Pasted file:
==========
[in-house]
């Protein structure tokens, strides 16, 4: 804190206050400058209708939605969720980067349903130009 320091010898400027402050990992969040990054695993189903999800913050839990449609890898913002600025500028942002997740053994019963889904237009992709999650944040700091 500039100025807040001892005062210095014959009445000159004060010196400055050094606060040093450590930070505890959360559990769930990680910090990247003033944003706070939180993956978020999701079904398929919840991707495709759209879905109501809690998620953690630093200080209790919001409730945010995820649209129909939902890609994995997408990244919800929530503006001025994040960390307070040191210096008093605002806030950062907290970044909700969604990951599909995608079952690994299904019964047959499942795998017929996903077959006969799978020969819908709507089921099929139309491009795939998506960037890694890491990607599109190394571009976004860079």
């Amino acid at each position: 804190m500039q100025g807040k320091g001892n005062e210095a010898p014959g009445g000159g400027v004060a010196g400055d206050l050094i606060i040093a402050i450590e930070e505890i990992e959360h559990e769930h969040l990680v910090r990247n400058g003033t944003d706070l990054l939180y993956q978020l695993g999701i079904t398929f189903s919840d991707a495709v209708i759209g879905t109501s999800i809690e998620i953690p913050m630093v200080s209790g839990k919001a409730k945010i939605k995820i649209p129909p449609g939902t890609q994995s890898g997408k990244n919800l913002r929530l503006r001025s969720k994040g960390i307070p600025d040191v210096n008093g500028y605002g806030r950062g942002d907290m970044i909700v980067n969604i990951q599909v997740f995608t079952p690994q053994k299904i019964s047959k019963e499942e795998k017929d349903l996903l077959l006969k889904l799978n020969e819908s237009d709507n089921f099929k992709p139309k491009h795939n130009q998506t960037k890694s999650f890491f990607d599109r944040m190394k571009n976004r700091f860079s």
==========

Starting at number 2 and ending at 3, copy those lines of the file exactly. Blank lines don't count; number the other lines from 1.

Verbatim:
């Protein structure tokens, strides 16, 4: 804190206050400058209708939605969720980067349903130009 320091010898400027402050990992969040990054695993189903999800913050839990449609890898913002600025500028942002997740053994019963889904237009992709999650944040700091 500039100025807040001892005062210095014959009445000159004060010196400055050094606060040093450590930070505890959360559990769930990680910090990247003033944003706070939180993956978020999701079904398929919840991707495709759209879905109501809690998620953690630093200080209790919001409730945010995820649209129909939902890609994995997408990244919800929530503006001025994040960390307070040191210096008093605002806030950062907290970044909700969604990951599909995608079952690994299904019964047959499942795998017929996903077959006969799978020969819908709507089921099929139309491009795939998506960037890694890491990607599109190394571009976004860079």
């Amino acid at each position: 804190m500039q100025g807040k320091g001892n005062e210095a010898p014959g009445g000159g400027v004060a010196g400055d206050l050094i606060i040093a402050i450590e930070e505890i990992e959360h559990e769930h969040l990680v910090r990247n400058g003033t944003d706070l990054l939180y993956q978020l695993g999701i079904t398929f189903s919840d991707a495709v209708i759209g879905t109501s999800i809690e998620i953690p913050m630093v200080s209790g839990k919001a409730k945010i939605k995820i649209p129909p449609g939902t890609q994995s890898g997408k990244n919800l913002r929530l503006r001025s969720k994040g960390i307070p600025d040191v210096n008093g500028y605002g806030r950062g942002d907290m970044i909700v980067n969604i990951q599909v997740f995608t079952p690994q053994k299904i019964s047959k019963e499942e795998k017929d349903l996903l077959l006969k889904l799978n020969e819908s237009d709507n089921f099929k992709p139309k491009h795939n130009q998506t960037k890694s999650f890491f990607d599109r944040m190394k571009n976004r700091f860079s």